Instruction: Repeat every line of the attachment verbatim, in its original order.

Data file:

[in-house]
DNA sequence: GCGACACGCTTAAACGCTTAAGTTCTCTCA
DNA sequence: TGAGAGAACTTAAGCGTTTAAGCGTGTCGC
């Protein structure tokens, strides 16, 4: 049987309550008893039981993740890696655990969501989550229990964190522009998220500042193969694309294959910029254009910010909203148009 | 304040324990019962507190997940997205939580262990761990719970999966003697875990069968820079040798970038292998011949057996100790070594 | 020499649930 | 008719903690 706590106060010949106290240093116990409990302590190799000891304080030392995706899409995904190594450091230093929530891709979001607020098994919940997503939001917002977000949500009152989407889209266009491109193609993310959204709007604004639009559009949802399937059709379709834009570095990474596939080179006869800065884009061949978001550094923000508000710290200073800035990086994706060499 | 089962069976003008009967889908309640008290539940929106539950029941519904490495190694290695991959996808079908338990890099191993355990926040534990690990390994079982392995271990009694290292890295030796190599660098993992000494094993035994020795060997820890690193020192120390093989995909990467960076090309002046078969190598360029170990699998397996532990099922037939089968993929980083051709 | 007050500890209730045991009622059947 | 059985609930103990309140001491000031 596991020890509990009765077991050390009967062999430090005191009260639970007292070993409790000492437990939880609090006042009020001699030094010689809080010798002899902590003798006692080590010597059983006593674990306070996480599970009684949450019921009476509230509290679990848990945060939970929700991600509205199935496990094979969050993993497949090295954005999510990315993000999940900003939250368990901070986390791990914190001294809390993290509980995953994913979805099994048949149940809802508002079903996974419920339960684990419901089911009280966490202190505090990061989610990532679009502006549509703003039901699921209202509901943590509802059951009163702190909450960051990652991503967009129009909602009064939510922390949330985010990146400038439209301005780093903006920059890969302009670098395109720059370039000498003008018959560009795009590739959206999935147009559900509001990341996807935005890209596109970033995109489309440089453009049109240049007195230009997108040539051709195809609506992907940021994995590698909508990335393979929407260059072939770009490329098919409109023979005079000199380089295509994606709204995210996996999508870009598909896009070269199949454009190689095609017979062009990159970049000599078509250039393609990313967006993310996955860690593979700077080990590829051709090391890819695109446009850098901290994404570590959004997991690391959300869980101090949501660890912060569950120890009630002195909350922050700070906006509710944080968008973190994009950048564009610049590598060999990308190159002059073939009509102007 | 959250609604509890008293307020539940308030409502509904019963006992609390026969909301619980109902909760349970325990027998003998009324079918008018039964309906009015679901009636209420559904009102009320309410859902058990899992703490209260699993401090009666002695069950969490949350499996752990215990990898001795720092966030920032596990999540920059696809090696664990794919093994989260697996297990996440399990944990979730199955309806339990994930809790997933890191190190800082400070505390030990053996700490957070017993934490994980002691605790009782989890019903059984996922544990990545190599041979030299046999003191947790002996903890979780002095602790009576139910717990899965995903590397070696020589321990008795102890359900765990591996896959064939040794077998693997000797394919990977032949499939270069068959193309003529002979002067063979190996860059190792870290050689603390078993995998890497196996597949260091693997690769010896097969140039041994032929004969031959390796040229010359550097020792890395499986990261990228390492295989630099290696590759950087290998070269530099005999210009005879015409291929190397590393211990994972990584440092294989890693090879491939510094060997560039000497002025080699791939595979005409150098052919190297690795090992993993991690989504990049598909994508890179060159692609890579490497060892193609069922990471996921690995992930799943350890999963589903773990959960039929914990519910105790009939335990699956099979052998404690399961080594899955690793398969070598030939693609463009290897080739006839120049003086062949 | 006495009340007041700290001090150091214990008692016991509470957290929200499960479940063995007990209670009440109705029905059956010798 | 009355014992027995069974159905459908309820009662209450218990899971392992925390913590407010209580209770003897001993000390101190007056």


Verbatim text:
[in-house]
DNA sequence: GCGACACGCTTAAACGCTTAAGTTCTCTCA
DNA sequence: TGAGAGAACTTAAGCGTTTAAGCGTGTCGC
């Protein structure tokens, strides 16, 4: 049987309550008893039981993740890696655990969501989550229990964190522009998220500042193969694309294959910029254009910010909203148009 | 304040324990019962507190997940997205939580262990761990719970999966003697875990069968820079040798970038292998011949057996100790070594 | 020499649930 | 008719903690 706590106060010949106290240093116990409990302590190799000891304080030392995706899409995904190594450091230093929530891709979001607020098994919940997503939001917002977000949500009152989407889209266009491109193609993310959204709007604004639009559009949802399937059709379709834009570095990474596939080179006869800065884009061949978001550094923000508000710290200073800035990086994706060499 | 089962069976003008009967889908309640008290539940929106539950029941519904490495190694290695991959996808079908338990890099191993355990926040534990690990390994079982392995271990009694290292890295030796190599660098993992000494094993035994020795060997820890690193020192120390093989995909990467960076090309002046078969190598360029170990699998397996532990099922037939089968993929980083051709 | 007050500890209730045991009622059947 | 059985609930103990309140001491000031 596991020890509990009765077991050390009967062999430090005191009260639970007292070993409790000492437990939880609090006042009020001699030094010689809080010798002899902590003798006692080590010597059983006593674990306070996480599970009684949450019921009476509230509290679990848990945060939970929700991600509205199935496990094979969050993993497949090295954005999510990315993000999940900003939250368990901070986390791990914190001294809390993290509980995953994913979805099994048949149940809802508002079903996974419920339960684990419901089911009280966490202190505090990061989610990532679009502006549509703003039901699921209202509901943590509802059951009163702190909450960051990652991503967009129009909602009064939510922390949330985010990146400038439209301005780093903006920059890969302009670098395109720059370039000498003008018959560009795009590739959206999935147009559900509001990341996807935005890209596109970033995109489309440089453009049109240049007195230009997108040539051709195809609506992907940021994995590698909508990335393979929407260059072939770009490329098919409109023979005079000199380089295509994606709204995210996996999508870009598909896009070269199949454009190689095609017979062009990159970049000599078509250039393609990313967006993310996955860690593979700077080990590829051709090391890819695109446009850098901290994404570590959004997991690391959300869980101090949501660890912060569950120890009630002195909350922050700070906006509710944080968008973190994009950048564009610049590598060999990308190159002059073939009509102007 | 959250609604509890008293307020539940308030409502509904019963006992609390026969909301619980109902909760349970325990027998003998009324079918008018039964309906009015679901009636209420559904009102009320309410859902058990899992703490209260699993401090009666002695069950969490949350499996752990215990990898001795720092966030920032596990999540920059696809090696664990794919093994989260697996297990996440399990944990979730199955309806339990994930809790997933890191190190800082400070505390030990053996700490957070017993934490994980002691605790009782989890019903059984996922544990990545190599041979030299046999003191947790002996903890979780002095602790009576139910717990899965995903590397070696020589321990008795102890359900765990591996896959064939040794077998693997000797394919990977032949499939270069068959193309003529002979002067063979190996860059190792870290050689603390078993995998890497196996597949260091693997690769010896097969140039041994032929004969031959390796040229010359550097020792890395499986990261990228390492295989630099290696590759950087290998070269530099005999210009005879015409291929190397590393211990994972990584440092294989890693090879491939510094060997560039000497002025080699791939595979005409150098052919190297690795090992993993991690989504990049598909994508890179060159692609890579490497060892193609069922990471996921690995992930799943350890999963589903773990959960039929914990519910105790009939335990699956099979052998404690399961080594899955690793398969070598030939693609463009290897080739006839120049003086062949 | 006495009340007041700290001090150091214990008692016991509470957290929200499960479940063995007990209670009440109705029905059956010798 | 009355014992027995069974159905459908309820009662209450218990899971392992925390913590407010209580209770003897001993000390101190007056």